“I don’t feel like there was any­one who was elected I’m go­ing to dread go­ing to work with, so that’s a happy thing for me,” she said. “I hope that ev­ery­one is sin­cere about want­ing Maui County to do well.”

Paltin did not dis­close her pref­er­ence for chair­man or chair­woman, but she said that she likes work­ing with King and has sup­ported her ef­forts. She said she plans to keep an open mind and do as much re­search as pos­si­ble be­fore elect­ing mem­bers to po­si­tions.

“I’d like to hear her specifics as to what she wants to ac­com­plish and her plans,” Paltin said of King. “I think it is a pretty big re­spon­si­bil­ity.”

Rawl­ins-Fer­nan­dez said she would sup­port King as chair­woman and be­lieves her to be “very qual­i­fied to run meet­ings.”

“Her meet­ings were al­ways done pro­fes­sion­ally and ef­fi­ciently,” she said. “It’s some­thing I al­ways ap­pre­ci­ated, and I think she did her best to make sure ev­ery­one felt re­spected and heard.”

Rawl­ins-Fer­nan­dez dis­cour­aged the “per­cep­tion of hav­ing sides” and said she plans to per­son­ally ad­dress the is­sue with other mem­bers. She said she also be­lieves the cur­rent com­mit­tee struc­ture should be changed and hopes to chair a com­mit­tee in­volv­ing pol­icy work due to her be­ing the only coun­cil mem­ber with a law de­gree.

“I feel with our di­verse back­grounds and work ex­pe­ri­ence, we bring voices that are re­flec­tive of the com­mu­ni­ties we come from,” she said. “I think we will have our own in­di­vid­ual per­spec­tives on is­sues and how we go for­ward on dif­fer­ent pro­posed bills.”

Molina said he has not made any com­mit­ments on the top coun­cil lead­er­ship po­si­tion and plans to net­work with each mem­ber head­ing into the new year. He said he would be open to lead any com­mit­tee, in­clud­ing the Bud­get and Fi­nance Com­mit­tee.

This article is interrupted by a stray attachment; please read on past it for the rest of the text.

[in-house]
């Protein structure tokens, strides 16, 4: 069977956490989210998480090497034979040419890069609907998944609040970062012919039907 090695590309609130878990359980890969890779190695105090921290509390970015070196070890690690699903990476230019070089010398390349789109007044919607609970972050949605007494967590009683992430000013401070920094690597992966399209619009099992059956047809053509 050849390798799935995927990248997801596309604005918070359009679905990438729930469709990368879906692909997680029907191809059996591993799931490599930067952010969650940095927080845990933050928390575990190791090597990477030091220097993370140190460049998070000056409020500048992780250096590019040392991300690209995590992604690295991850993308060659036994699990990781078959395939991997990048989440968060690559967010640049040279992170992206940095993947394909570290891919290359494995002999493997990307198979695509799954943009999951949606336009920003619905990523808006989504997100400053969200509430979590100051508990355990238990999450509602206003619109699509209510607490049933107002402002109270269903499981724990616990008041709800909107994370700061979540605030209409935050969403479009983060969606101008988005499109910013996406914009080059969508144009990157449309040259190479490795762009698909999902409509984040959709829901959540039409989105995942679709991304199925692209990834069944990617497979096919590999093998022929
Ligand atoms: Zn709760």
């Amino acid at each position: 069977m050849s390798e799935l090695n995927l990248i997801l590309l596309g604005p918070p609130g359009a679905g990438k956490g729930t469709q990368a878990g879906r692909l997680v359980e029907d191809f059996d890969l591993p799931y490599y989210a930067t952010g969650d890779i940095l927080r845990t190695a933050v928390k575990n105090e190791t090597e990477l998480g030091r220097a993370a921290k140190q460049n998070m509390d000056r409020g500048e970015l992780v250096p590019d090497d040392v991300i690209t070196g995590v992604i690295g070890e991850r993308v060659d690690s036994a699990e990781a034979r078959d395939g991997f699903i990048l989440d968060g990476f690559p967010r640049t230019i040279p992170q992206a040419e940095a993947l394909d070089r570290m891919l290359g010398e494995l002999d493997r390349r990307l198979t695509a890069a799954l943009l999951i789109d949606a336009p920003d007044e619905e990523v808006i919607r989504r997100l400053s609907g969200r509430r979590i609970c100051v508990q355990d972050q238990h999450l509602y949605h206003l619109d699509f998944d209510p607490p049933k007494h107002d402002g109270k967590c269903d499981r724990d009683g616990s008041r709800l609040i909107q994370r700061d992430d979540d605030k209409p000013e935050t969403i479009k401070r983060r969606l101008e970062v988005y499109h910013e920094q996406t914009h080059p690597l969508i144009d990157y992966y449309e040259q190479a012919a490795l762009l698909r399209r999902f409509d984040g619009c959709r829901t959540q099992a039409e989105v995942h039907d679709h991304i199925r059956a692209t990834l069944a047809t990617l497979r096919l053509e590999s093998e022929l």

“The big­gest thing for me right now is touch­ing bases with ev­ery­one and see­ing where we agree and to be re­spect­ful to ev­ery­one,” he said. “It was dif­fi­cult see­ing the tri­als and tribu­la­tions they’ve gone through, but we need to move on and work to­gether.”

Lee said she had not spo­ken to the newly elected mem­bers yet about chair­man­ship or com­mit­tees, but she was happy to share her knowl­edge and ex­pe­ri­ence on the his­tory, du­ties and re­spon­si­bil­i­ties of var­i­ous com­mit­tees. Lee formerly served as chair­woman of the Bud­get and Hous­ing and Hu­man Ser­vices com­mit­tees.

She also de­clined to view the coun­cil as be­ing di­vided.

“I see the newly elected coun­cil mem­bers as a ma­jor­ity of nine,” she said.

Sugimura, who fin­ished her first term on the coun­cil, said she hopes to see more unity in her sec­ond term. She re­called the di­vi­sion amongst mem­bers that be­gan af­ter the 2016 elec­tion, when it took 13 1/2 hours to re-elect White as chair­man.

“I don’t want to ever see that re­peat it­self,” she said.

Sugimura also did not re­veal her po­si­tion on coun­cil lead­er­ship, but she said she be­lieves the new leader needs to “un­der­stand pro­cesses and pro­ce­dures and have a way of bring­ing the coun­cil to work to­gether.”

She said she would like to con­tinue her role over­see­ing the coun­cil’s Pol­icy, Eco­nomic De­vel­op­ment and Agri­cul­ture Com­mit­tee, but she said she’s open to sug­ges­tions from other mem­bers.

“We’re all in the same ca­noe, and we need to pad­dle to­gether for the com­mu­nity,” she said.

Chris Sugidono can be reached at csug­i­

KELLY KINGEy­ing lead­er­ship spot

The Maui News / MATTHEW THAYER photo

Happy Pono Net­work sup­port­ers toast af­ter the third print­out re­sults were an­nounced Tues­day at Akaku Maui Com­mu­nity Me­dia’s elec­tion night block party in Kahu­lui. ‘Ohana Coali­tion-backed can­di­dates took five of nine coun­cil seats and are in po­si­tion to elect a coun­cil chair­man or chair­woman.